One of the mysteries of the English language finally explained.
A noun phrase introduced by the definite article or its equivalent, and purporting to denote a particular entity or phenomenon.
- ‘Logicians usually call them definite descriptions, or sometimes just descriptions - though be warned that this is a technical term.’
- ‘Communities with no last names such as the Amish one seem to make more use of definite descriptions instead.’
- ‘In other words, Satan wasn't a definite description which referred to the one and only, but signified a role which any angel could occupy.’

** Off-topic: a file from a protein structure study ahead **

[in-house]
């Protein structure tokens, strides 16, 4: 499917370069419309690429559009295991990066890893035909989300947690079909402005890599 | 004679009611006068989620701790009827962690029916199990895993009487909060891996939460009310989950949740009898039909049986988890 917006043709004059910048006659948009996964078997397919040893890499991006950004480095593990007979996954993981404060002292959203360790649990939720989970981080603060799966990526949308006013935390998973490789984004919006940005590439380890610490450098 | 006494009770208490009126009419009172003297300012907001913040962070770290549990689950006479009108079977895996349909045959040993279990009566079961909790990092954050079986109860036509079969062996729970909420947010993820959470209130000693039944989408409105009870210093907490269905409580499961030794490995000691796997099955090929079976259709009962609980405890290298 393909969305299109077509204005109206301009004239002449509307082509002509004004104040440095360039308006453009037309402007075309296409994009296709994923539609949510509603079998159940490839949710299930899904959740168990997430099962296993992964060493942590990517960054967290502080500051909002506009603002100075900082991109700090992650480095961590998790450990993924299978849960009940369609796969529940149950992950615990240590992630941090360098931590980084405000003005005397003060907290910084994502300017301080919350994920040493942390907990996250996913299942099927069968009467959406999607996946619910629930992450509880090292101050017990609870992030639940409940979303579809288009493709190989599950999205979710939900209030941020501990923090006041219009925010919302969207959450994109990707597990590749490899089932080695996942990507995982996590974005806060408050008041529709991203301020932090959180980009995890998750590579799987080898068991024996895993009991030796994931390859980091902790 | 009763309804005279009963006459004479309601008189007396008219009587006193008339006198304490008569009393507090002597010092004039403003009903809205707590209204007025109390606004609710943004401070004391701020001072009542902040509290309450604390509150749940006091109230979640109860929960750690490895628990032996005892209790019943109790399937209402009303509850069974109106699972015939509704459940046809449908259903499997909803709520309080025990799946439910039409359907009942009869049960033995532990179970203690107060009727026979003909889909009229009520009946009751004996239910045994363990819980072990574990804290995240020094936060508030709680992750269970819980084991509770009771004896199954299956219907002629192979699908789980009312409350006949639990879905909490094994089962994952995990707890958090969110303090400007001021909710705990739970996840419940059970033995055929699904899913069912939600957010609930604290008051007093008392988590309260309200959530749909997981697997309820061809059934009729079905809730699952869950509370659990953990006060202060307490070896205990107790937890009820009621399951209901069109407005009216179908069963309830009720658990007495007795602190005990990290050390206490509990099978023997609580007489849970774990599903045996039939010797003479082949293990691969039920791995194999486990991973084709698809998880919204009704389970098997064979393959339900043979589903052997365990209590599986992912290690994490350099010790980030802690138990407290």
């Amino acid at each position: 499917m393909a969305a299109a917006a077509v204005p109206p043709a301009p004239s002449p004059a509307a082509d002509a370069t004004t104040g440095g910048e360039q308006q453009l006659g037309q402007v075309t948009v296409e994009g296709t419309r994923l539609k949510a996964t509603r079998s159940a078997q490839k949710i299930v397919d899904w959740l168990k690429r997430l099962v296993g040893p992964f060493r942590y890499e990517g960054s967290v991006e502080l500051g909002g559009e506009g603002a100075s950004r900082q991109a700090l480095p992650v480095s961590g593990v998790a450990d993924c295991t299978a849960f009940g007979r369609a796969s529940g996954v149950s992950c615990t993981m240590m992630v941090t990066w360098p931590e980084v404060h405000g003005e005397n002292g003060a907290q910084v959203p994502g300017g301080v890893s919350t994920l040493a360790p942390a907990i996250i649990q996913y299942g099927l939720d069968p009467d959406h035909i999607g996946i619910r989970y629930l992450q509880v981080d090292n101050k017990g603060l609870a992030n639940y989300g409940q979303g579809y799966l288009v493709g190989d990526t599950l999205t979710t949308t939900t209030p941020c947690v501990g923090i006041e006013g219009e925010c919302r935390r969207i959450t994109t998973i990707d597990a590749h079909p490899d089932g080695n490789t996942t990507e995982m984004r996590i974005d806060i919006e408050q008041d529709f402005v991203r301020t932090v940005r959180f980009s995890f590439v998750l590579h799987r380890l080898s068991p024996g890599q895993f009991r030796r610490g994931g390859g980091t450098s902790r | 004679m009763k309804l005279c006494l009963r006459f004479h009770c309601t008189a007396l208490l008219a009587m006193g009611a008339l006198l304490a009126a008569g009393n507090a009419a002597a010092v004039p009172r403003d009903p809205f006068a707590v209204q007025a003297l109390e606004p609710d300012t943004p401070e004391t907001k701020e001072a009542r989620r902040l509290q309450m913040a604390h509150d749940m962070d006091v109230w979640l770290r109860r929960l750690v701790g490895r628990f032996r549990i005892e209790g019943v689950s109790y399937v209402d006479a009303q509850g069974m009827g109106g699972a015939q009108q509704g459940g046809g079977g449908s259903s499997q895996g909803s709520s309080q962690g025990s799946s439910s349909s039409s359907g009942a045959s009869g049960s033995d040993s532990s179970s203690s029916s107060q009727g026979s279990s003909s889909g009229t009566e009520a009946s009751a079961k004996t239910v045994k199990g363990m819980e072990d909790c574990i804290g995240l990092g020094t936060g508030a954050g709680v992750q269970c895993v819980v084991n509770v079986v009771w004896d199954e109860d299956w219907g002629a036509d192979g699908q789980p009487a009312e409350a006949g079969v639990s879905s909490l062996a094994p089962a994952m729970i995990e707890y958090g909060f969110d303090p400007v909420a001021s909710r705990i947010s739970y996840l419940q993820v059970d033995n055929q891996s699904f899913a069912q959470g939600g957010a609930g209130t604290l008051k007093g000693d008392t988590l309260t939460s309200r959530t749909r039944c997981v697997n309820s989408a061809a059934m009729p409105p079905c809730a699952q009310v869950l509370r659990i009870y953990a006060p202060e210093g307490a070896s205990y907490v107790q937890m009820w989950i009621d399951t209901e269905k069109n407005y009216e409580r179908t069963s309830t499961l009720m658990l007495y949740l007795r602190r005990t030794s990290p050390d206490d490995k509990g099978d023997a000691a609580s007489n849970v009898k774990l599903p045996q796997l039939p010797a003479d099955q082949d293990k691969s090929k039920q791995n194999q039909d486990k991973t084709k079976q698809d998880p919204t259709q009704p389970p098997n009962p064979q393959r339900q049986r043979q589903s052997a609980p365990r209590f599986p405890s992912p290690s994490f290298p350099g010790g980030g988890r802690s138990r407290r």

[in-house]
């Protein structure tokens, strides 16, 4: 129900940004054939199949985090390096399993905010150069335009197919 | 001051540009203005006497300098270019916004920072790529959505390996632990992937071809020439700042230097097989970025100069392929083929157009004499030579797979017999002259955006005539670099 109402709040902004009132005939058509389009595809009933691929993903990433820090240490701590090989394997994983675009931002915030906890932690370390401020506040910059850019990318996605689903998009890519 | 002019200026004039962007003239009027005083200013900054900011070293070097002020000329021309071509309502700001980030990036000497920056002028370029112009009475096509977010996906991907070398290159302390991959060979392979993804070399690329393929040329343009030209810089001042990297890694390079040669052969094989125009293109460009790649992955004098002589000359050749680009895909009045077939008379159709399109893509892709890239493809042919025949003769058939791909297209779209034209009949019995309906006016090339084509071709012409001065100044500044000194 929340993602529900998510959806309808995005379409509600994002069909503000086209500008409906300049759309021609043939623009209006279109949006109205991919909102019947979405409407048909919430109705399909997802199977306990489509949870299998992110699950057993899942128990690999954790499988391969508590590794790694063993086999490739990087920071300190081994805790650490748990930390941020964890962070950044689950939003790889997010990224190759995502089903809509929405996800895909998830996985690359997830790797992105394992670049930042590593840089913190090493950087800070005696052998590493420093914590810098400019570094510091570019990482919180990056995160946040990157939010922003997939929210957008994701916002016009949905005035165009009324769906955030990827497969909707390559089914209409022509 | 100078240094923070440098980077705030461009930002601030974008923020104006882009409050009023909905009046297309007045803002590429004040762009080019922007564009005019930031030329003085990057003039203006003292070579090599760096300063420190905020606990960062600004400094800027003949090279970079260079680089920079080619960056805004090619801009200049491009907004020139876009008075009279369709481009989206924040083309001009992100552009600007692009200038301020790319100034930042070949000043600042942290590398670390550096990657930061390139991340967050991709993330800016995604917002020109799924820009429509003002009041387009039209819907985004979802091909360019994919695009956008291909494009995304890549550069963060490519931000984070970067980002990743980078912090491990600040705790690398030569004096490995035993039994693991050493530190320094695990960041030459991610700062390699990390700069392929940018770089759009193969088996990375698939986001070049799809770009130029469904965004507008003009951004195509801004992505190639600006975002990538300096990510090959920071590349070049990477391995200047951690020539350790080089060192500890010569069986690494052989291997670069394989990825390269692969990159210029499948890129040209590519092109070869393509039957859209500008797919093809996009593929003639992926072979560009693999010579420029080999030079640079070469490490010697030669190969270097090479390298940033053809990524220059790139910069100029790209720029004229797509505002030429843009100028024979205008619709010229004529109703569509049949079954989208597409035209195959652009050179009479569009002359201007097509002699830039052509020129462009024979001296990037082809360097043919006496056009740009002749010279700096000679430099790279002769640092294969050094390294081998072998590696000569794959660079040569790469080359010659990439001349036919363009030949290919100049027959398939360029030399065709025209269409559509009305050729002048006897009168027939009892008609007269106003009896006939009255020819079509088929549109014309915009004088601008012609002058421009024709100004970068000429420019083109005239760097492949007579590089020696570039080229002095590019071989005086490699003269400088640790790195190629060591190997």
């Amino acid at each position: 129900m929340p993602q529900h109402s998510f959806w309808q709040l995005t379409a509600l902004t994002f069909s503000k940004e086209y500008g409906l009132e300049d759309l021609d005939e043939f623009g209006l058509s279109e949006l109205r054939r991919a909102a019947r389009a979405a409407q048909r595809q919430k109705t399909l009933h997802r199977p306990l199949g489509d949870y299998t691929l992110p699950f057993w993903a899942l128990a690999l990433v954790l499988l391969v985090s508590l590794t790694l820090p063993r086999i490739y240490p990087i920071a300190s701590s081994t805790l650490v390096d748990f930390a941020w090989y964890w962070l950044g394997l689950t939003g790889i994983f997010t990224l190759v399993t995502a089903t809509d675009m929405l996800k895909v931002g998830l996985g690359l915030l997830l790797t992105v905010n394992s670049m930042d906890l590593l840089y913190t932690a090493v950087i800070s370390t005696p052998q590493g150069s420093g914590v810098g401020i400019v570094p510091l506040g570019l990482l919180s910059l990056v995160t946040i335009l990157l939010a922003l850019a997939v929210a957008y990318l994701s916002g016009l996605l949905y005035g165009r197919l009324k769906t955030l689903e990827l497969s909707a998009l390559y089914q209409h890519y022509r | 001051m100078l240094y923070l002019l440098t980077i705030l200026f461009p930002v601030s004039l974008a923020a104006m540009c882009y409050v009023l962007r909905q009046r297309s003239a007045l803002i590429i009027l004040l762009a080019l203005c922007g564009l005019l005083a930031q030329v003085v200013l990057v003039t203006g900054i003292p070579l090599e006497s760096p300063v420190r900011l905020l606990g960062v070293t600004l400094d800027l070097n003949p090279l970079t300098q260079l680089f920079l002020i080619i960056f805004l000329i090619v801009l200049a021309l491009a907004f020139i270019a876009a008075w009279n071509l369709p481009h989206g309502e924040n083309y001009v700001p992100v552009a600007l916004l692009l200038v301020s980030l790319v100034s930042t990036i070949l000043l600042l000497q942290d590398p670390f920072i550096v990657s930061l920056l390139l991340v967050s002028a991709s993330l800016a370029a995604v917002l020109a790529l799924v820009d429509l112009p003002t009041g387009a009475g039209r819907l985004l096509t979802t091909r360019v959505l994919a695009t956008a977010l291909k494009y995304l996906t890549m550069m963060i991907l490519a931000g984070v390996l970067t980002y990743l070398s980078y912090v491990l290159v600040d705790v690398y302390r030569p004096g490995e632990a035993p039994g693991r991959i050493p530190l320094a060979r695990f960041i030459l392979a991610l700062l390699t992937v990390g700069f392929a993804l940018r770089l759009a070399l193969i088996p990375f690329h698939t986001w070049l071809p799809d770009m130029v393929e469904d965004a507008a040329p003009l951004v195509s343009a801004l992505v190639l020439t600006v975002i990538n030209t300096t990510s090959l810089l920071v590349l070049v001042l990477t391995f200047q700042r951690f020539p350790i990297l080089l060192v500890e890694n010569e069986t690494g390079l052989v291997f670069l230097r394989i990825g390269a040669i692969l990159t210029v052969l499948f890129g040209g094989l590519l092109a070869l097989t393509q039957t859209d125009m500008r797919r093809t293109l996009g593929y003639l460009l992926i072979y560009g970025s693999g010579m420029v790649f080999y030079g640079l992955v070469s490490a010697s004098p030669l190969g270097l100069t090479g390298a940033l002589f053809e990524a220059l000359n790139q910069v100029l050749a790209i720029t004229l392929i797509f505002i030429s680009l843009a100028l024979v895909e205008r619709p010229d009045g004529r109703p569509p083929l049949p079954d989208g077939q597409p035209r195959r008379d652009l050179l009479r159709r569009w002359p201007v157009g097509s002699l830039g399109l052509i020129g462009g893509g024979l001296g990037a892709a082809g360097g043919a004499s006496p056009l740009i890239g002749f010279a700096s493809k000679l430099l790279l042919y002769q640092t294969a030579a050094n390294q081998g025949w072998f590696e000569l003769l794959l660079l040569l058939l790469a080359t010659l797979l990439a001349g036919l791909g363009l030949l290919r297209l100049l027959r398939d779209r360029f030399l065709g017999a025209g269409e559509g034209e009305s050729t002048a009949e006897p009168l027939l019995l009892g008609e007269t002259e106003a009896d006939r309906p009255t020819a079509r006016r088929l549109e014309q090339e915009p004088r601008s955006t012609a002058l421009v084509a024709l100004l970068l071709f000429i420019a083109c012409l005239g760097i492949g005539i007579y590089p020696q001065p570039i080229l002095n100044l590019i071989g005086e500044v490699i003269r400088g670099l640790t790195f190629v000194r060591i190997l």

- ‘Russell's theory of descriptions concerns the meaning of definite descriptions such as ‘The Queen of England’ as they occur in a sentence such as ‘The Queen of England is wise’.’
- ‘For example, the point guard and the Vice-President are definite descriptions or proper names.’
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